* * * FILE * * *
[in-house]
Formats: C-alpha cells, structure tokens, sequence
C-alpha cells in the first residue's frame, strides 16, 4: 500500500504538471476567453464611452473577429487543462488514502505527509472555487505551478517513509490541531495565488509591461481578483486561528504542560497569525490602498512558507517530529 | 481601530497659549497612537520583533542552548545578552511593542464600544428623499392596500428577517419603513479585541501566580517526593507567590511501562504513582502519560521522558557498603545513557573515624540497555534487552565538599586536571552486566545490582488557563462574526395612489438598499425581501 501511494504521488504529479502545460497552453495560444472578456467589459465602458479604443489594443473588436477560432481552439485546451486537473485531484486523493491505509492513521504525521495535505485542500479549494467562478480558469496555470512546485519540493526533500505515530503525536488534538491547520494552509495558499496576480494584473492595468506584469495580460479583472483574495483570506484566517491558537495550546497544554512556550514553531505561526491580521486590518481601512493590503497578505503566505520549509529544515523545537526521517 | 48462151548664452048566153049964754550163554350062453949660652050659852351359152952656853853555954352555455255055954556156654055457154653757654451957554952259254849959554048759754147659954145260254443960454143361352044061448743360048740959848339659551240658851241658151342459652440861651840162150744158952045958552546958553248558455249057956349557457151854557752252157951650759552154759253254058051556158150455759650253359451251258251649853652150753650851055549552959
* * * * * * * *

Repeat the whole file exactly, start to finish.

[in-house]
Formats: C-alpha cells, structure tokens, sequence
C-alpha cells in the first residue's frame, strides 16, 4: 500500500504538471476567453464611452473577429487543462488514502505527509472555487505551478517513509490541531495565488509591461481578483486561528504542560497569525490602498512558507517530529 | 481601530497659549497612537520583533542552548545578552511593542464600544428623499392596500428577517419603513479585541501566580517526593507567590511501562504513582502519560521522558557498603545513557573515624540497555534487552565538599586536571552486566545490582488557563462574526395612489438598499425581501 501511494504521488504529479502545460497552453495560444472578456467589459465602458479604443489594443473588436477560432481552439485546451486537473485531484486523493491505509492513521504525521495535505485542500479549494467562478480558469496555470512546485519540493526533500505515530503525536488534538491547520494552509495558499496576480494584473492595468506584469495580460479583472483574495483570506484566517491558537495550546497544554512556550514553531505561526491580521486590518481601512493590503497578505503566505520549509529544515523545537526521517 | 48462151548664452048566153049964754550163554350062453949660652050659852351359152952656853853555954352555455255055954556156654055457154653757654451957554952259254849959554048759754147659954145260254443960454143361352044061448743360048740959848339659551240658851241658151342459652440861651840162150744158952045958552546958553248558455249057956349557457151854557752252157951650759552154759253254058051556158150455759650253359451251258251649853652150753650851055549552959